Providing free legal information and representation to the low income community since 1969.
The Student Legal Services Legal Education Project manifests itself in three main ways:
We offer lectures to:
- Community organizations
- Employability & life-skills programs
- Shelters or drop-in centres
- Staff training [on legal topics or legal referals]
- Junior high school classes
- Senior high school classes
- Youth groups
Presentations to school classes can be scheduled to fit class time, upon discussion between the teacher and the Student Legal Services co-ordinator.
Our Lecture Topics include:
- Arrest Warrants
- Child Welfare (Child, Youth and Family Enhancement Act)
- Child Support & Spousal Support
- Common Legal Issues Affecting Youth- Jeopardy Game
- Criminal Procedure
- Employment Law
- Human Rights & Anti-discrimination Law in Alberta
- Immigration Law
- Landlord & Tenant Law
- Parenting: Custody & Access
- Rights with the Police
- Separation & Divorce
- Small Claims Court
- Tickets and Unpaid Fines
- Understanding Your Criminal Record: Pardons/Record Suspensions
In most presentations, audience members have lots of questions about the law. Our presentations generally take 1, 2, or 3 hours in order to present legal information and allow for ample question and answer time. Please remember, our students are limited to PROVIDING LEGAL INFORMATION, and CANNOT provide legal advice.
If you are interested in booking a lecture, please contact us. Because the work performed by SLS is executed by volunteers, it is important to give the Legal Education & Reform Coordinator several weeks notice in order to ensure the availability of volunteers.
The mock trial program is intended to provide a simulation of a real courtroom experience. During the trial, students take on the roles of lawyers, court clerks, witnesses, and jury members. Resource materials are provided to teachers to help them support their students in preparing for their mock trial experience. It contains “teacher only” information as well as student handouts.
Currently the mock trials are available for:
- Junior High School Classes
- Senior High School Classes
- Elementary School Classes (Grade 5-6)
- Youth Groups
Currently there are mock trials dealing with:
- Aboriginal rights & consulation
- Second degree murder
- Mischief (property rights)
- Possession of narcotics
What is Involved in a Mock Trial, and What is the Time Commitment for the Students?
Prior to the mock trial Student Legal Services volunteers will come to the school to present on issues of: courtroom etiquette, the difference between open-ended and leading questions, rules of evidence and the roles of each participant in the courtroom. The material covered in this presentation greatly depends on the level of preparedness of the students. If students have already begun preparing for their roles it provides SLS volunteers with an opportunity to address more specific questions, often dealing with strategy and counter-points. This first session generally lasts 1-2 hours.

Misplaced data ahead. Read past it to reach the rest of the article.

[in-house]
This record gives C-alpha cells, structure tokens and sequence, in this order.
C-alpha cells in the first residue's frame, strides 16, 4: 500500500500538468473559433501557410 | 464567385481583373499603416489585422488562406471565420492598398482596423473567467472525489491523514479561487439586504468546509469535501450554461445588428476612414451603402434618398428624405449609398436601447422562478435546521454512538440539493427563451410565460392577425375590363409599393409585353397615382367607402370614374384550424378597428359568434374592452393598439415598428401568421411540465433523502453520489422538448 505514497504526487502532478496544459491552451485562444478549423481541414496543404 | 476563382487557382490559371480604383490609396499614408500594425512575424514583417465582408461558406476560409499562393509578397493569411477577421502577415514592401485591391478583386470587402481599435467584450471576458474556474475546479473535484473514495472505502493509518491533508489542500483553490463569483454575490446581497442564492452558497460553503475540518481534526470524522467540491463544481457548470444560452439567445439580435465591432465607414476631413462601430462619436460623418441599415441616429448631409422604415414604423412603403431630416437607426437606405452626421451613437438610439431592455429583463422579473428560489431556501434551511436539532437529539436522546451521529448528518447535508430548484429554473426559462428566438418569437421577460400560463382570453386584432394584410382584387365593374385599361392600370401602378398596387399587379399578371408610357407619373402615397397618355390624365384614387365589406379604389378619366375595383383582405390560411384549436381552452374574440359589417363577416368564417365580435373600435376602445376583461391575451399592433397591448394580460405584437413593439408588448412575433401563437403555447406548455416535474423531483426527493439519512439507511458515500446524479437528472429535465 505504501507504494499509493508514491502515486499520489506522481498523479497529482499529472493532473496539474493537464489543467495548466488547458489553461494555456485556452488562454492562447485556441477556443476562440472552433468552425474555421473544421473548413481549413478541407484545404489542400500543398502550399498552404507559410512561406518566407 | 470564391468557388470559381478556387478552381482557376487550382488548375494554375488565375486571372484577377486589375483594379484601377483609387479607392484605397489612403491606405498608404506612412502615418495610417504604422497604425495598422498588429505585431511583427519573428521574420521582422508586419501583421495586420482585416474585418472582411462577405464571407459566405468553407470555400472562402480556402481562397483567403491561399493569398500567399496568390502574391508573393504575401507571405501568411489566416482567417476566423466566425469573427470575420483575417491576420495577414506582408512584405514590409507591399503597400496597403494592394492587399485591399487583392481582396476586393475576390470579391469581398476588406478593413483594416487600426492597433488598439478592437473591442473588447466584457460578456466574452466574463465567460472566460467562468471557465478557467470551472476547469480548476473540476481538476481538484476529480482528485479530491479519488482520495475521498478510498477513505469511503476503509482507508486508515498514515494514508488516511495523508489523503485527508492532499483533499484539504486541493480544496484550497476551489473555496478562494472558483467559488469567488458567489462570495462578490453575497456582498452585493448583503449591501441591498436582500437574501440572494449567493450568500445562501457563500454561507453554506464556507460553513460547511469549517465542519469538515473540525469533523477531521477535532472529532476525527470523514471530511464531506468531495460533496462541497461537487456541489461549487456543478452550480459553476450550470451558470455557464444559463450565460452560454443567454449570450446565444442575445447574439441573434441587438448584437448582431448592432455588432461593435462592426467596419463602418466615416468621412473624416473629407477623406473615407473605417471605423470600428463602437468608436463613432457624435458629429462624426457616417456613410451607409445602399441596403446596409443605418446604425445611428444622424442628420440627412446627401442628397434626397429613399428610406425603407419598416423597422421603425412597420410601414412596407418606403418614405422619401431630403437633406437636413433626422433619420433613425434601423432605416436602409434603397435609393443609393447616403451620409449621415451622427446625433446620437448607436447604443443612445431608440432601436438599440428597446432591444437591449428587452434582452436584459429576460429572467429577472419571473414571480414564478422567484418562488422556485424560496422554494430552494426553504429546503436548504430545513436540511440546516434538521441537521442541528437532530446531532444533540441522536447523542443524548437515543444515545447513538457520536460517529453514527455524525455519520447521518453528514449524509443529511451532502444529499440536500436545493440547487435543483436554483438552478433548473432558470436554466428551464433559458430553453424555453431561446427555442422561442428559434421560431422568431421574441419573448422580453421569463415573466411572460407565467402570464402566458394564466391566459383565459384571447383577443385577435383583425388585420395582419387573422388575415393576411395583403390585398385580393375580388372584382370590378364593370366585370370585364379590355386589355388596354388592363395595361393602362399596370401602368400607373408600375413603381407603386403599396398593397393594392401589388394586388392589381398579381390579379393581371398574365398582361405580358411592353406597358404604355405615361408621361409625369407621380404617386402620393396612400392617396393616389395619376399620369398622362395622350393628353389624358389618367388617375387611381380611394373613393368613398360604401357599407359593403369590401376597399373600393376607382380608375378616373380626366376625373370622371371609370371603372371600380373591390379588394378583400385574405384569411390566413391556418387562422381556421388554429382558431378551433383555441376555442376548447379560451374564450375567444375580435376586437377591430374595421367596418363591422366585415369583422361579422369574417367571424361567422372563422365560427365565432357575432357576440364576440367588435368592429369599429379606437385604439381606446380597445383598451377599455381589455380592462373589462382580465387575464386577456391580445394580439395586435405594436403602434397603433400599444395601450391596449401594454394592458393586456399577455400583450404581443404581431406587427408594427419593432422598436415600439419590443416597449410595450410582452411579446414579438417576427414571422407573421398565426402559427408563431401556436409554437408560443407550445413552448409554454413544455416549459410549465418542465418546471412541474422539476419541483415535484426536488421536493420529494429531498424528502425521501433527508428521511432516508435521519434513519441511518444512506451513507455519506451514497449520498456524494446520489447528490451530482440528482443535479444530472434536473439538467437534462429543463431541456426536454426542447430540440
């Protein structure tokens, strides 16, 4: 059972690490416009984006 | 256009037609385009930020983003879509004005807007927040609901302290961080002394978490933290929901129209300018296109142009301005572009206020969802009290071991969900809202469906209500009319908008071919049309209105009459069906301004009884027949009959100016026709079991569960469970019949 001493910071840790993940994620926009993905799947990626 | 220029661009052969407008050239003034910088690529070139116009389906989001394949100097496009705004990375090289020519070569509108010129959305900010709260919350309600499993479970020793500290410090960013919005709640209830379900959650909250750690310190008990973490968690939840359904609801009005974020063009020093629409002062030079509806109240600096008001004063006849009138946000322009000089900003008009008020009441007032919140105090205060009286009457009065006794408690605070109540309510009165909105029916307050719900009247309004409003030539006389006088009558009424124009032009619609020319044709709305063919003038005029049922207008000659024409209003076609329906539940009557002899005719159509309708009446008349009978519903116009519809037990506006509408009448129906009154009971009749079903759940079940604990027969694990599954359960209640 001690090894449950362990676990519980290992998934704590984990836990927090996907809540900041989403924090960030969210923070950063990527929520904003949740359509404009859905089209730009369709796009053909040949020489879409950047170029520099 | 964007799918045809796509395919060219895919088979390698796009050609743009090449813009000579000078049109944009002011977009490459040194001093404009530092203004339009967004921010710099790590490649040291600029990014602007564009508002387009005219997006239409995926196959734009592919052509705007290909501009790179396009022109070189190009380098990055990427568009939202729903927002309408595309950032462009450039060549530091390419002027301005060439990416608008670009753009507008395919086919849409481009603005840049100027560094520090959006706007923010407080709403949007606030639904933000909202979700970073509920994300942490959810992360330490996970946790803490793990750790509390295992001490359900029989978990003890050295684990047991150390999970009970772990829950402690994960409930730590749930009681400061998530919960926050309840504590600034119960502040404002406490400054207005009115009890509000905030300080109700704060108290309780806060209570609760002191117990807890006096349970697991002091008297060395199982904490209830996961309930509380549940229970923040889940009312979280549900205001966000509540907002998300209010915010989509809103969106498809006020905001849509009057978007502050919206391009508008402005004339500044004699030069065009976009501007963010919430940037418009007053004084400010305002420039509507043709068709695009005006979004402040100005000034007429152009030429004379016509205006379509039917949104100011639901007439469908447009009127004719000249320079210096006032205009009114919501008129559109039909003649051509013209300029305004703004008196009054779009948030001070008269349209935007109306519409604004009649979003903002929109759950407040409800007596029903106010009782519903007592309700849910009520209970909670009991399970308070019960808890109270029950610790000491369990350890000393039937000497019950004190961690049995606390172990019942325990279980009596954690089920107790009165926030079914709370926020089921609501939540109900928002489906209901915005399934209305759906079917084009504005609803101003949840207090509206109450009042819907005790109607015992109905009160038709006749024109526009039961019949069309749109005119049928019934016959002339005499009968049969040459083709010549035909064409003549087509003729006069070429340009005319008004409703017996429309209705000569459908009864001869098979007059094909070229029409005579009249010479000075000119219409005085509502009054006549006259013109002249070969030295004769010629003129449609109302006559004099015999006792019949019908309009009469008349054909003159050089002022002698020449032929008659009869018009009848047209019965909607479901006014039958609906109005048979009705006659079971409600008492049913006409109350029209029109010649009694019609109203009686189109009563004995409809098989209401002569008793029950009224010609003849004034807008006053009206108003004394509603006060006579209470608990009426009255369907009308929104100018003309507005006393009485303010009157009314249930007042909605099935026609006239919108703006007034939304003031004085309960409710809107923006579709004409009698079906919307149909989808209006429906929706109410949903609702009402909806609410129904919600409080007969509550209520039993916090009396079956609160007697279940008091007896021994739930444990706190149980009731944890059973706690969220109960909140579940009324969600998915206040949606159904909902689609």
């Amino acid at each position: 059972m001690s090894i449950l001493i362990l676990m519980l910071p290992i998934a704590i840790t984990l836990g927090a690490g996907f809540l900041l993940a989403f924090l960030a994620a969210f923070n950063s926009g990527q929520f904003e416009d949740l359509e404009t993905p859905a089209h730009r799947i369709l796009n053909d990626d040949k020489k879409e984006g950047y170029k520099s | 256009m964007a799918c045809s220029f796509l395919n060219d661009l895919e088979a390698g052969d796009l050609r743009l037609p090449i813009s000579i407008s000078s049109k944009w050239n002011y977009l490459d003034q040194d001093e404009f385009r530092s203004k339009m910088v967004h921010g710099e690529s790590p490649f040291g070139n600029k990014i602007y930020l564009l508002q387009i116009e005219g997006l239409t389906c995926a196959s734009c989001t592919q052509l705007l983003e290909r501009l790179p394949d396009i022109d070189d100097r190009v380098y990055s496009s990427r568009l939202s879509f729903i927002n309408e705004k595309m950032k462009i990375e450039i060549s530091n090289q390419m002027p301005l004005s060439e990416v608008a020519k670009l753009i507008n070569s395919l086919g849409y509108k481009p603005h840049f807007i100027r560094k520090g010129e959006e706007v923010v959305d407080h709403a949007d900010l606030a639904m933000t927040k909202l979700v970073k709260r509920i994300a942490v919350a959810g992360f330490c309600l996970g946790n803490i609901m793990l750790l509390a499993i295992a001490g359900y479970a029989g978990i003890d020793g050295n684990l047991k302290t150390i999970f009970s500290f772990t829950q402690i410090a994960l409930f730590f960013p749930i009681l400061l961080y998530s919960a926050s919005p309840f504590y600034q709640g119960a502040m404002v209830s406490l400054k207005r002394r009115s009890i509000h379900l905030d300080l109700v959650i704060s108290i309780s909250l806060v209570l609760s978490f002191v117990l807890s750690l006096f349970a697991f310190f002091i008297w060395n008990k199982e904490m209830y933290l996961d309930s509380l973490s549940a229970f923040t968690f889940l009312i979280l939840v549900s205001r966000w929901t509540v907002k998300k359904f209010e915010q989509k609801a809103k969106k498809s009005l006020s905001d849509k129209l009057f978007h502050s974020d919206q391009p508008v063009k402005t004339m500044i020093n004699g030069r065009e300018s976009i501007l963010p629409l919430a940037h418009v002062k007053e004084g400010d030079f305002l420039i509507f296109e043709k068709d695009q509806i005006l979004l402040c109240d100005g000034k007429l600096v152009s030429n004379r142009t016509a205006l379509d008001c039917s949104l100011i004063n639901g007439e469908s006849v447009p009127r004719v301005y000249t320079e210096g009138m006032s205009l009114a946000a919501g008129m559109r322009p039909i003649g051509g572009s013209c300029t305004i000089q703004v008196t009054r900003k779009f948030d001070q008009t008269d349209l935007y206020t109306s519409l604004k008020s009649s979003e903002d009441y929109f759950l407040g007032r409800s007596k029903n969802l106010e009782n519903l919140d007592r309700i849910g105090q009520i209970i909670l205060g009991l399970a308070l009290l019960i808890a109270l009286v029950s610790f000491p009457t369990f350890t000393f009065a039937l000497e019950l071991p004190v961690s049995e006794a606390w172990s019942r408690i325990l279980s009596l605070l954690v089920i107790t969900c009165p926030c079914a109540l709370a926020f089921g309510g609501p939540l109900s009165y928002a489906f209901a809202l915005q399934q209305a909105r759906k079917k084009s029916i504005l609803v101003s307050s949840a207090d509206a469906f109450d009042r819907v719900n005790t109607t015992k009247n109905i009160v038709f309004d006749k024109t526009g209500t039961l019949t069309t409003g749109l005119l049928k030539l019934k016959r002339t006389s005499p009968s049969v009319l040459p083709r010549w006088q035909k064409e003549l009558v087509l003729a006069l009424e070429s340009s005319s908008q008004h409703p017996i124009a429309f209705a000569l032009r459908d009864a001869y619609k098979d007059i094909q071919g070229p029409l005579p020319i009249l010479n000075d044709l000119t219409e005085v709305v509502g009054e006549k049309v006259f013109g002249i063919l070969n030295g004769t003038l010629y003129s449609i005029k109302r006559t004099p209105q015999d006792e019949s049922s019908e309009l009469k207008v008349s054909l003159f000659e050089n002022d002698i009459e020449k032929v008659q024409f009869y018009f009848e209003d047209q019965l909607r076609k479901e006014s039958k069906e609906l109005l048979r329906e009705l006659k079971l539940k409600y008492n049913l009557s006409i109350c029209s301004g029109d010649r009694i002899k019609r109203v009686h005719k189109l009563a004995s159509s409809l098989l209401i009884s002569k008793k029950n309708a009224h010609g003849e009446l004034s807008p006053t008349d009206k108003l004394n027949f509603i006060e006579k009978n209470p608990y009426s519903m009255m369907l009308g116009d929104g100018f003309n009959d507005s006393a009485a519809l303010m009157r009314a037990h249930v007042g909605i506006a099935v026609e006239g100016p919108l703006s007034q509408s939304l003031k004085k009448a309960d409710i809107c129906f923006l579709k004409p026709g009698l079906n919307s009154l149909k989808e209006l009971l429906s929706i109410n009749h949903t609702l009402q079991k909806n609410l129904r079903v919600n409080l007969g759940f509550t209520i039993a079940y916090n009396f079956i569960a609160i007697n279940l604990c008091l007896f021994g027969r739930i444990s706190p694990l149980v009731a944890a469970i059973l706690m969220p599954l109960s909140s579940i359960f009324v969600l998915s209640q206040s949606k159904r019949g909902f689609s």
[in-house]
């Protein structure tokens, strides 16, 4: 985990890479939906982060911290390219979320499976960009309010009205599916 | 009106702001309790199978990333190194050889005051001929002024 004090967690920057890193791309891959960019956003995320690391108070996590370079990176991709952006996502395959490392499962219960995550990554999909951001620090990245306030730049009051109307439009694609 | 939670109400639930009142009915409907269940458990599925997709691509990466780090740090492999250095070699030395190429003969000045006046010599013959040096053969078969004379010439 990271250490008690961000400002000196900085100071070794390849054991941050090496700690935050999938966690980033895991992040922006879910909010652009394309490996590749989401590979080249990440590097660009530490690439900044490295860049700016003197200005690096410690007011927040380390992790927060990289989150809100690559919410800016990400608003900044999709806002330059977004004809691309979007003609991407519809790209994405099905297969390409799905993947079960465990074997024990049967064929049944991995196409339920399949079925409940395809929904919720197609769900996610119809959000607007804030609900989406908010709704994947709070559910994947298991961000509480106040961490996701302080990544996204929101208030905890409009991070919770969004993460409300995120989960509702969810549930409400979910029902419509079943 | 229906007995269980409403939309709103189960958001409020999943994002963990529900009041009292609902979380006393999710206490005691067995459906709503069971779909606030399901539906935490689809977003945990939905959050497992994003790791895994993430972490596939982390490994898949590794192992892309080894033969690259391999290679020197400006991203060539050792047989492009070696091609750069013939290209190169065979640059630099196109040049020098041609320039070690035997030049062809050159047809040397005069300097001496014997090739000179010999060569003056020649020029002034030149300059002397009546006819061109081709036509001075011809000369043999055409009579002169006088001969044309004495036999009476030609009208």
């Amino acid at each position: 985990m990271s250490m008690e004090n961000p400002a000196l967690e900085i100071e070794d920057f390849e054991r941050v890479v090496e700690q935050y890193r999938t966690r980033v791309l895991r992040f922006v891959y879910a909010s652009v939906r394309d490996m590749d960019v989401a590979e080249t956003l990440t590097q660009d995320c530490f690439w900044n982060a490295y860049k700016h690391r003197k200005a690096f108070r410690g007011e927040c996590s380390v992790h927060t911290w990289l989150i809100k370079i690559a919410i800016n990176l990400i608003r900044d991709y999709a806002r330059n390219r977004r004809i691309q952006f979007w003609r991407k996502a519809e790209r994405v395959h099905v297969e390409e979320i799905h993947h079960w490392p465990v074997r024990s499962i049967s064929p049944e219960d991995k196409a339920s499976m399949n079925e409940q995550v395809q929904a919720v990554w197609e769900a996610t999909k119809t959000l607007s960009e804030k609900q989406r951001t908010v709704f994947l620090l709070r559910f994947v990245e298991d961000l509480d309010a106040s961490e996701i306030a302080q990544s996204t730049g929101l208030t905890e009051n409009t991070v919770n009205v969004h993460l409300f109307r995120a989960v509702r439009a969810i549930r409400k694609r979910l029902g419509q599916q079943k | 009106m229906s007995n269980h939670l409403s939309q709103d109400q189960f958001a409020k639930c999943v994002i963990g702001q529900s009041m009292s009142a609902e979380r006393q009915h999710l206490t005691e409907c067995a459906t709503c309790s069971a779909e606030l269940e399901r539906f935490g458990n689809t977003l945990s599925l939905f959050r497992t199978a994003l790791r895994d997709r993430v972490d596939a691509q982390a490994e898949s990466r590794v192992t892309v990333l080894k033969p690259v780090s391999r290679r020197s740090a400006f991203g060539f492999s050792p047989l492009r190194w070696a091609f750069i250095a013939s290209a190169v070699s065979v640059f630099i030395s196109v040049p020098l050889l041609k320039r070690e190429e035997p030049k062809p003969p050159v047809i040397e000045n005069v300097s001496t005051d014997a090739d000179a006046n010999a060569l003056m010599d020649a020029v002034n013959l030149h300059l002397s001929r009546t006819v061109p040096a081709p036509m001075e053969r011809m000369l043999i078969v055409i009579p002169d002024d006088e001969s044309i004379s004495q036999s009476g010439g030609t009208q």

The mock trial takes place in the Faculty of Law moot courtroom. This generally takes 1 ½ to 2 hours. Student Legal Services volunteers will act as the presiding judges, giving context appropriate guidance and feedback throughout the mock trial. With smaller classes, the student judges will render a verdict in the case. For larger classes, the decision will be rendered by members of the school class. At the completion of arguments, the students will adjourn to the jury room, deliberate the facts of the case and render a verdict based on a majority vote.
If you are interested in booking a Mock Trial, please contact us.
During the summer months of July and August we operate a law camp program in conjunction with various day-camp and day-care centers in Edmonton and the surrounding area. The purpose of this program is to provide an introduction to children about the Canadian legal system.
The law camps are divided into two separate sessions, with each session lasting approximately 2 hours. Usually these take place on the same day, and the entire day will last four hours including a lunch break. In the first session, SLS workers will teach the participants about the basic principles of the Canadian legal system and the roles of different individuals involved in the legal system. This first session involves a series of games and group activities. The second session gives the children a chance to apply what they have learned through a mock trial. In the Faculty of Law moot court room, children have the opportunity to act out the roles of Judge, court clerk, lawyer, accused, witnesses and jury members. In addition, the mock trials are centered around the themes of characters popular among children.
The law camps, in use for several years, continue to receive tremendous support and praise from those groups that participate from year to year.
It is important for any day camp organization to note that the law camps will be of maximum benefit if the summer camp staff who work with the children on a daily basis, take an active role in supervising their charges and participating with the children in the program.
If you are interested in booking a Summer Law Camp, please contact us.